Fennel

It’s merits and uses:
Most folks have an odd aversion to this wonderful vegetable. I’ve discovered that it takes on a completely new personality when cooked at a slow temperature for a long time. Just as you might caramelize onions over a low flame for 20 minutes; the same can be done with fennel. I figured Martha Stewart might be a good one for fennel recipes and I was right – here’s a couple that I found that sound delicious. Eaten raw they are equally delicious with their anise like flavor. Try decorating a green salad with them along with raw slices of Fuyu persimmons, segments of satsuma mandarins with a sprinkling of green onions.

Baked Fennel with Parmesan and Thyme

Preheat oven to 450 degrees. Boil 3 fennel bulbs, trimmed and split lengthwise, until tender, about 15 minutes. Drain fennel, cut side down, on paper towels, 5 minutes. Place fennel, cut side up, in a buttered 8-inch square baking dish and brush with 1 tablespoon softened butter. Season with coarse salt and ground pepper and top with 1/3 cup grated Parmesan and 4 sprigs thyme. Bake until cheese is golden brown, about 20 minutes.

Pan Seared Fennel in Citrus White Sauce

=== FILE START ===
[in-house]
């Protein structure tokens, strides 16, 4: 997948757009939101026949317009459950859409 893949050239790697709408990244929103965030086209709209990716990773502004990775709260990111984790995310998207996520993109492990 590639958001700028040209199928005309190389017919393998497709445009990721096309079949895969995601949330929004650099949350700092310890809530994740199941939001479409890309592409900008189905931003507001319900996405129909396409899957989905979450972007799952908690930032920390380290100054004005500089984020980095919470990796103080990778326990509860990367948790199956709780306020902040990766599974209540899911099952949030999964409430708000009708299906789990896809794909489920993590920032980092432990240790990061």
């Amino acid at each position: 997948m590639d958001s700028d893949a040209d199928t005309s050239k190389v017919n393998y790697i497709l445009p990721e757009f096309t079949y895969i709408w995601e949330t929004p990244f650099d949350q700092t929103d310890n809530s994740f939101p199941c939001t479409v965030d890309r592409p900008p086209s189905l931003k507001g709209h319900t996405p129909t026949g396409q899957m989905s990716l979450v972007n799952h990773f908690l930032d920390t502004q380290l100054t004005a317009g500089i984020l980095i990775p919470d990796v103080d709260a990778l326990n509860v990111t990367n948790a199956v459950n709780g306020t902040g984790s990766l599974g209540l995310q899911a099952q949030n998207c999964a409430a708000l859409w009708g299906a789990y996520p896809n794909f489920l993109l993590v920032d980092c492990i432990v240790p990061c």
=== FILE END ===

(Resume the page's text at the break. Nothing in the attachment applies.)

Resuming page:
• 2 bulbs fennel, trimmed (1 1/2 pounds)
  • 1 tablespoon unsalted butter
  • 1 tablespoon extra-virgin olive oil
  • 1 1/2 cups freshly squeezed orange juice (about 3 oranges)
  • Coarse salt and freshly ground pepper
  • 1/2 cup dry white wine

With a large knife, cut each fennel bulb lengthwise into four slices. In a large skillet over medium heat, heat butter and oil until sizzling. Lay fennel slices in skillet; cook, turning once, until browned, about 5 minutes per side.
Pour orange juice over fennel; season with salt and pepper. Bring mixture to a boil, then reduce to a simmer. Cook until fennel is tender, about 15 minutes. Add wine, and continue cooking until fennel is very tender and sauce has thickened, about 10 minutes more. Season with salt and pepper, as desired, and serve warm.

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